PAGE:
Adventures of Sherlock Holmes
Scandal in Bohemia, A
Strand Magazine, 1891. 7
Wilhelm Gottsreich Sigismond von Ormstein
Clotilde Lothman von Saxe-Meiningen
All emotions, and that one particularly, were abhorrent to his cold, precise but admirably balanced mind.
My marriage had drifted us away from each other.
It was on the 20th of March, 1888.
You see, but you do not observe. The distinction is clear. For example, you have frequently seen the steps which lead up from the hall to this room.
It is a capital mistake to theorize before one has data. Insensibly one begins to twist facts to suit theories, instead of theories to suit facts.
Stay where you are. I am lost without my Boswell.
It is both, or none. You may say before this gentleman anything which you may say to me.
Red-Headed League, The
Strand Magazine, 1891. 8
I had called upon my friend, Mr. Sherlock Holmes, one day in the autumn of last year.
As a rule, when I have heard some slight indication of the course of events I am able to guide myself by the thousands of other similar cases which occur to my memory.
I have made a small study of tattoo marks, and have even contributed to the literature of the subject.
As a rule, the more bizarre a thing is the less mysterious it proves to be. It is your commonplace, featureless crimes which are really puzzling, just as a commonplace face is the most difficult to identify.
It is quite a three-pipe problem, and I beg that you won't speak to me for fifty minutes.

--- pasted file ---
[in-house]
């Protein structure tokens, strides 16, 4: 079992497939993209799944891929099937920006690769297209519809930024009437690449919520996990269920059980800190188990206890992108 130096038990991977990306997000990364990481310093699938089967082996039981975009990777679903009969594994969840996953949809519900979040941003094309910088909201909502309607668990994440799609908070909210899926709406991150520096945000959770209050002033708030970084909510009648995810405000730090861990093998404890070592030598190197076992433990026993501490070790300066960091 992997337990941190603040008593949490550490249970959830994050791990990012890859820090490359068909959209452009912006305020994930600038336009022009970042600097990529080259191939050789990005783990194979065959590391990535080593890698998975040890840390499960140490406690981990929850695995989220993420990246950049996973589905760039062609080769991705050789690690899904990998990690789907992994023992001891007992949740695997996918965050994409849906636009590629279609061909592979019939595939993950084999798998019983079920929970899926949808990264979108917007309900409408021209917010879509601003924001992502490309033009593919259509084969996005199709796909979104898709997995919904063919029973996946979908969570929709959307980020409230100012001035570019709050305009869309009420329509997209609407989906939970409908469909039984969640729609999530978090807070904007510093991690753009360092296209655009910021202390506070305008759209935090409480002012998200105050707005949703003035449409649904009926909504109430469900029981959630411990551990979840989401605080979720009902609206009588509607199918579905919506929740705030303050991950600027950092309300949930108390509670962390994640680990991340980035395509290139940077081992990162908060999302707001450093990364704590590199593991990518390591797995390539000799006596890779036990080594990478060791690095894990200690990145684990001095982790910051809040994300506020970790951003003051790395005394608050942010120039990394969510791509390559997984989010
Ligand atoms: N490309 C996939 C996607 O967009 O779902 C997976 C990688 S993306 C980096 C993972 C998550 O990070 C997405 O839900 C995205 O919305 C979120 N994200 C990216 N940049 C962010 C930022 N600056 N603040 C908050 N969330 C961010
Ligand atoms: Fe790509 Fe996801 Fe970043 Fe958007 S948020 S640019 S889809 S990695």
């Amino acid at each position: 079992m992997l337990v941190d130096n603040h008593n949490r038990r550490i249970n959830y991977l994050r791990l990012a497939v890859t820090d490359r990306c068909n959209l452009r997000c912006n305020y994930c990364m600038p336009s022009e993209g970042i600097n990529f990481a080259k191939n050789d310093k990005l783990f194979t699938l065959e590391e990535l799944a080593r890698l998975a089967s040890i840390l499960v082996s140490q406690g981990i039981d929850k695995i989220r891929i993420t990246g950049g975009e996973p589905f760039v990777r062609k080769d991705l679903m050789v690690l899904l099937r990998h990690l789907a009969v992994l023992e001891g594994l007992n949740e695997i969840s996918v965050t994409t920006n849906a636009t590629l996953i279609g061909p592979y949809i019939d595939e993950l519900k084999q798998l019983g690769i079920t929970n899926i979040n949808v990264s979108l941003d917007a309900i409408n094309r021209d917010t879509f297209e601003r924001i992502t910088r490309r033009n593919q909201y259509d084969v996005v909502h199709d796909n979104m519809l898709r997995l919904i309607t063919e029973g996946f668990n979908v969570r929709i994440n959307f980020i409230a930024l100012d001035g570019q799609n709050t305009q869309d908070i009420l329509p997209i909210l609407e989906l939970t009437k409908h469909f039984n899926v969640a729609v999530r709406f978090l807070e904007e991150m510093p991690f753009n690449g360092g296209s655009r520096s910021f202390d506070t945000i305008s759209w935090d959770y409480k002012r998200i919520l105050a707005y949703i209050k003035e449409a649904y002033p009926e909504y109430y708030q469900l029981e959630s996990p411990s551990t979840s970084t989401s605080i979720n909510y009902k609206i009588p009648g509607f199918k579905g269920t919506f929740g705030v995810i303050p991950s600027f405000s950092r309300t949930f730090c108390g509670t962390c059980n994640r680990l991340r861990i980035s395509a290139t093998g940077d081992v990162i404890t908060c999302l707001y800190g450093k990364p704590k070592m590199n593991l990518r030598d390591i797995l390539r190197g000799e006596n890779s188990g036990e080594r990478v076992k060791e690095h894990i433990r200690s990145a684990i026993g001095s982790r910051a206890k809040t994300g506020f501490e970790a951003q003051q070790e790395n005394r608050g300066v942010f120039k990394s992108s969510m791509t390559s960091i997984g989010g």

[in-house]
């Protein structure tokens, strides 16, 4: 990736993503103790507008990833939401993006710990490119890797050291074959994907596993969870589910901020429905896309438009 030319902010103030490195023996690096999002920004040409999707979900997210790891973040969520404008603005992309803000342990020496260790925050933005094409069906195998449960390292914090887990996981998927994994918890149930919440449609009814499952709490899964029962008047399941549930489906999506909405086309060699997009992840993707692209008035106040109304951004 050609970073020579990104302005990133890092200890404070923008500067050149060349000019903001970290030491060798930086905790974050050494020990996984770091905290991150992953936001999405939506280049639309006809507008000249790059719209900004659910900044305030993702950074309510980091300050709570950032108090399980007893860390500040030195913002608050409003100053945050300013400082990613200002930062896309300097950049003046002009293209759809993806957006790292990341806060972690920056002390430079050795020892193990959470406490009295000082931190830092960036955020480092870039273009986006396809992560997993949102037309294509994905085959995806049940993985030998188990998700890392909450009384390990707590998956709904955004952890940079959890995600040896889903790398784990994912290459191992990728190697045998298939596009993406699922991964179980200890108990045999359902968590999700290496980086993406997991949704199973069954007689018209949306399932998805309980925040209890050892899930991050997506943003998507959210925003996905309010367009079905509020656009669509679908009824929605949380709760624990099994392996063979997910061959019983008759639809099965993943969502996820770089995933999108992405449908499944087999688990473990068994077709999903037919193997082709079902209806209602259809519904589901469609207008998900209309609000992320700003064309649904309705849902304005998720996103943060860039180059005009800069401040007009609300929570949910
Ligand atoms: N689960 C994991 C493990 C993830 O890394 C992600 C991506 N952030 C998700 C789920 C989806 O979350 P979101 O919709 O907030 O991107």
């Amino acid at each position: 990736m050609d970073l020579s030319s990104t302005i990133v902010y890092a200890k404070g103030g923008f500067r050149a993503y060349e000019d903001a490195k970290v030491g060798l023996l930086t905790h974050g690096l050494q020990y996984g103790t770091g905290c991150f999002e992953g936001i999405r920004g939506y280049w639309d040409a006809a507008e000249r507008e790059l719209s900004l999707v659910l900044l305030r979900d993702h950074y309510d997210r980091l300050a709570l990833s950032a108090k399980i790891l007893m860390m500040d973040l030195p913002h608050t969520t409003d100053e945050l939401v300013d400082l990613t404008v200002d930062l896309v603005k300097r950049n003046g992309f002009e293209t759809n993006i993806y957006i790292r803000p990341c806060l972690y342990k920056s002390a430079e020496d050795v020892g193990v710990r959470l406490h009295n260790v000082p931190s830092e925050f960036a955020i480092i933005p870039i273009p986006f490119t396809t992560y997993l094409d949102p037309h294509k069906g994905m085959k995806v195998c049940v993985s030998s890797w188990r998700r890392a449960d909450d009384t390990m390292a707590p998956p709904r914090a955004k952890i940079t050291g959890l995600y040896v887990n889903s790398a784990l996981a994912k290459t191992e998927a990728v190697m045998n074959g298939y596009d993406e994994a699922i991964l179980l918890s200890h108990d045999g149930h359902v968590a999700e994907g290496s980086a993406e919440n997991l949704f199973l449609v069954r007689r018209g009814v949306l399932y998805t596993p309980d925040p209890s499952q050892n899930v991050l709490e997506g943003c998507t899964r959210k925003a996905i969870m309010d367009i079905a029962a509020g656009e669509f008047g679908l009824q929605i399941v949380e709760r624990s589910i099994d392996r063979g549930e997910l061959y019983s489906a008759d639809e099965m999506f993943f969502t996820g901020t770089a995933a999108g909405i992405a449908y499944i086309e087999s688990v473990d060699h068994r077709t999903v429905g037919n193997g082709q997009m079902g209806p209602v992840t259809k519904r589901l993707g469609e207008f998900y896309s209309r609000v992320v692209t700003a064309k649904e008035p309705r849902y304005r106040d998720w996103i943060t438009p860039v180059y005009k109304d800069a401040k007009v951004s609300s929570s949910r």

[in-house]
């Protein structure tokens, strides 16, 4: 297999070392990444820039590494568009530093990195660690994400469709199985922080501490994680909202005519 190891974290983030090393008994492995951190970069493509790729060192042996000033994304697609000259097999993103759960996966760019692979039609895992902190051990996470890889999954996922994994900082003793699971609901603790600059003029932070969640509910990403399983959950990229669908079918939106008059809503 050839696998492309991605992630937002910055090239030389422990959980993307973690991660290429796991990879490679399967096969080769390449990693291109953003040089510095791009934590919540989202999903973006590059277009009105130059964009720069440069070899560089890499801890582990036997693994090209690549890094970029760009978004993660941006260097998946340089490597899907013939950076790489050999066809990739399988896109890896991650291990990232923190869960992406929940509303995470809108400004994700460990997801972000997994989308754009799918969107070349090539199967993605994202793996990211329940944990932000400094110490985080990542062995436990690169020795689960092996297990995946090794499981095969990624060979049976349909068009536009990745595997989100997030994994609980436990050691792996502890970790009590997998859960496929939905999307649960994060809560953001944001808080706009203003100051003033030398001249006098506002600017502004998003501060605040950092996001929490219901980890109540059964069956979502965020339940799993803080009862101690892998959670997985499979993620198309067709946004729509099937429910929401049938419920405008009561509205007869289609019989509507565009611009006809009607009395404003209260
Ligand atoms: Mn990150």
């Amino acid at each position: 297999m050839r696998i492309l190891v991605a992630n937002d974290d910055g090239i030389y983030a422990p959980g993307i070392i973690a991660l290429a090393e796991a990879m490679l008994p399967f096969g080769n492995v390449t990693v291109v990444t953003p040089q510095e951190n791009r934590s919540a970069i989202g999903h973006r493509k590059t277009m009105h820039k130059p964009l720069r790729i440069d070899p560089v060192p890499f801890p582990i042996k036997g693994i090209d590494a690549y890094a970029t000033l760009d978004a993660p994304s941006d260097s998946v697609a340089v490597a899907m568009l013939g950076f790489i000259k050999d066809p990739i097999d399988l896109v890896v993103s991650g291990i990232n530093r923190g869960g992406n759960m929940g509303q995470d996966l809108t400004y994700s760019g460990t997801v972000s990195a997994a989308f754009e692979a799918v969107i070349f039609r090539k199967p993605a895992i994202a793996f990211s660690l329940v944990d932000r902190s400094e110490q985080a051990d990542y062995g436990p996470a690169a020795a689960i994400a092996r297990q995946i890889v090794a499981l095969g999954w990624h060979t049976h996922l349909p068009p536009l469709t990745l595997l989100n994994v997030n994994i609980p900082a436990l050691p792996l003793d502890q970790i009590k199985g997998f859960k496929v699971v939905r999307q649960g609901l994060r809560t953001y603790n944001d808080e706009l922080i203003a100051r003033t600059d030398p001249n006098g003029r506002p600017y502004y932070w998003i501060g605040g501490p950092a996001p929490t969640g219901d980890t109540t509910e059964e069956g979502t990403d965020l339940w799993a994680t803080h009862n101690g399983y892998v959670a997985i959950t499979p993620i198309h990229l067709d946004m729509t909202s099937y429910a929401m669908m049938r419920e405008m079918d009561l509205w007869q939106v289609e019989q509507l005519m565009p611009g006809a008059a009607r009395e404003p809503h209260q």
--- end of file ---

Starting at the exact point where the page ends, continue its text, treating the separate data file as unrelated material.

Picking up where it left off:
My life is spent in one long effort to escape from the commonplaces of existence.
Case of Identity, A
Strand Magazine, 1891. 9
It is a little souvenir from the King of Bohemia, in return for my assistance in the case of the Irene Adler papers.
The larger crimes are apt to be the simpler, for the bigger the crime, the more obvious, as a rule, is the motive.
Not invisible, but unnoticed, Watson. You did not know where to look, and so you missed all that was important.
Never trust to general impressions, my boy, but concentrate yourself upon details.
"It is not part of my duties to my client, but here's a hunting crop handy, and I think I shall just treat myself to ----" He took two swift steps to the whip.
Boscombe Valley Mystery, The
Strand Magazine, 1891. 10
Singularity is almost invariably a clue. The more featureless and commonplace a crime is, the more difficult it is to bring it home.
Circumstantial evidence is a very tricky thing. It may seem to point very straight to one thing, but if you shift your own point of view a little, you may find it pointing in an equally uncompromising manner to something entirely different.
There is nothing more deceptive than an obvious fact.
Five Orange Pips, The
Strand Magazine, 1891. 11
Captain James Calhoun
I have been beaten four times ---- three times by men, and once by a woman.
I am the last court of appeal.
The ideal reasoner, when he had once been shown a single fact in all its bearings, deduce from it not only all the chain of events which led up to it but also all the results which would follow from it. As Cuvier could correctly describe a whole animal by the contemplation of a single bone, so the observer who has thoroughly understood one link in a series of incidents should be able to accurately state all the other ones, both before and after.
It is not so impossible, however, that a man should possess all knowledge which is likely to be useful to him in his work, and this I have endeavored in my case to do.
A man should keep his little brain-attic stocked with all the furniture that he is likely to use, and the rest he can put away in the lumber-room of his library, where he can get it if he wants it.
man with the Twisted Lip, The
Strand Magazine, 1891. 12
Neville St. Clair
Mrs. St. Clair
Weakness in one limb is often compensated for by exceptional strength in the others.
I confess that I have been as blind as a mole, but it is better to learn wisdom late than never to learn it at all.
I reached this one by sitting upon five pillows and consuming an ounce of shag.
Blue Carbuncle, The Adventure of the
Strand Magazine, 1892. 1